2016B proposals

Click the title of each proposal to read the abstract

Science Collaboration Key Projects (includes time from all Partners)

Title PI name PI Institution Hours (2m) Hours (1m) Hours (0m4)
Echo Mapping of AGN Accretion Flows Horne, K. St. Andrews U. 185 821 0
Our goals are to measure black hole masses and quasar distances out to redshift ~2 by exploiting light travel time delays to resolve micro-arcsecond structure of accretion flows onto supermassive black holes in active galactic nuclei (AGN). LCOGT is the enabling technology for mass production AGN echo mapping, with FLOYDS for spectroscopy and the 1m scopes for imaging, providing long high-cadence lightcurves. Time delays from the lightcurves give us the radii of emission line and continuum regions around the accreting black hole. The emission-line widths and time delays (weeks-months) give us the black hole mass (Mbh). We will measure Mbh at high redshift by monitoring Hbeta+MgII for 10 AGN at z~0.35, MgII+CIV for 10 at z~1.6, and CIV for 2 lensed quasars at z=2-2.3. We then calibrate the Hbeta+MgII+CIV size-luminosity relations to find Mbh for thousands more AGN. To measure quasar distances, we will use the LCOGT 1m scopes for ugriz lightcurves and measure continuum delays (days) increasing from blue to red, thus probing the accretion disk T(R) profiles, measuring accretion rates (M dM/dt), and distances (D). With D for ~70 quasars out to z~2 we can independently probe the cosmic expansion history with different systematics and at higher redshifts than Type Ia supernovae. If NASA approves the Kepler 2 ecliptic plane survey, we will exploit the unique opportunity to target AGN in the K2 fields.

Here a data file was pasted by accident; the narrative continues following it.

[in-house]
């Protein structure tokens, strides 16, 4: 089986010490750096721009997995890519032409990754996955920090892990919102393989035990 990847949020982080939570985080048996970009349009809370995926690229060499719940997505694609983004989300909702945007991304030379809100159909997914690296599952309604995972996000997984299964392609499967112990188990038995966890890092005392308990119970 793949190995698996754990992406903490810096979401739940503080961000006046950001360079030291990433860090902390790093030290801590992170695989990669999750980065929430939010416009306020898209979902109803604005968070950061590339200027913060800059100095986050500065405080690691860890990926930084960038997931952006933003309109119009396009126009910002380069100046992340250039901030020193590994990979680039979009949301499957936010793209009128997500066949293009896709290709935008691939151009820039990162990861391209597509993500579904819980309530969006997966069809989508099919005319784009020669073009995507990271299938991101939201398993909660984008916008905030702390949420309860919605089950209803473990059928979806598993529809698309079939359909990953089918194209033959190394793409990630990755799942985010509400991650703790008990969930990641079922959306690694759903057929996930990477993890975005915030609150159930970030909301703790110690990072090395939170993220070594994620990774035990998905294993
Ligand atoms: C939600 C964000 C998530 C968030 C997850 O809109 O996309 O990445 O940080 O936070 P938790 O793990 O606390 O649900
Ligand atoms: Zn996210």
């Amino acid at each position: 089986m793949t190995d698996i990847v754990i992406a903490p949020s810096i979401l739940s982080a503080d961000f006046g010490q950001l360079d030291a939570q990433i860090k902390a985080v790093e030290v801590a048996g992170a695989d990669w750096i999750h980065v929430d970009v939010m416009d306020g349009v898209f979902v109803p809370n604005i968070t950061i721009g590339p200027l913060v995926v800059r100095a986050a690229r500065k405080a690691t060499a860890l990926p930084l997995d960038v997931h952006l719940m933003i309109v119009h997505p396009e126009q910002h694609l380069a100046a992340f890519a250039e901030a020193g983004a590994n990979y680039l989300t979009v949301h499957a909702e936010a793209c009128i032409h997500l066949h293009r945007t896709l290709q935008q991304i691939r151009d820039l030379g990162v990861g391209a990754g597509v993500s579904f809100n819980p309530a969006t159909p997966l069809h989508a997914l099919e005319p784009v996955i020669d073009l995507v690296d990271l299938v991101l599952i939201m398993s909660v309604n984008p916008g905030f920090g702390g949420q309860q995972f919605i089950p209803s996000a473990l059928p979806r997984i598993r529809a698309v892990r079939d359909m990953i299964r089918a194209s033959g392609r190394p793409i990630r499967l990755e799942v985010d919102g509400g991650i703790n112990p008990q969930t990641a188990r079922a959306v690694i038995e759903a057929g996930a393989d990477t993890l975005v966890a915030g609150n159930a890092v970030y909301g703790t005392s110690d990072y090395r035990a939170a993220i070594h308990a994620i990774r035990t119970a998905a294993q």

The Next-Generation Sample of Supernovae Howell, A. LCO 390 1451 0
In the study of supernovae, we are leaving the serendipity era, when we had to learn from what nature provided by chance, and entering the database-driven era, when we can ask questions by comparing statistically significant groups of supernovae. This project will obtain light curves and spectra of 100 Type Ia and 100 core-collapse supernovae per year over three years. We will start light curves and spectroscopy within hours of discovery, and focus on those SNe caught soon after explosion. The goals are fivefold: (1) observe supernovae soon after explosion to search for signs of their progenitors, (2) obtain a large homogeneous sample of supernovae for next generation cosmological studies, (3) obtain a large sample of supernovae for statistical studies comparing groups that are split into different populations, (4) obtain some of the first large samples of the recently discovered classes of rare and exotic explosions, (5) obtain the optical light curves and spectroscopy in support of studies at other wavelengths and using other facilities including UV observations, IR imaging and spectroscopy, host galaxy studies, high resolution spectroscopy, and late-time spectroscopy with large telescopes.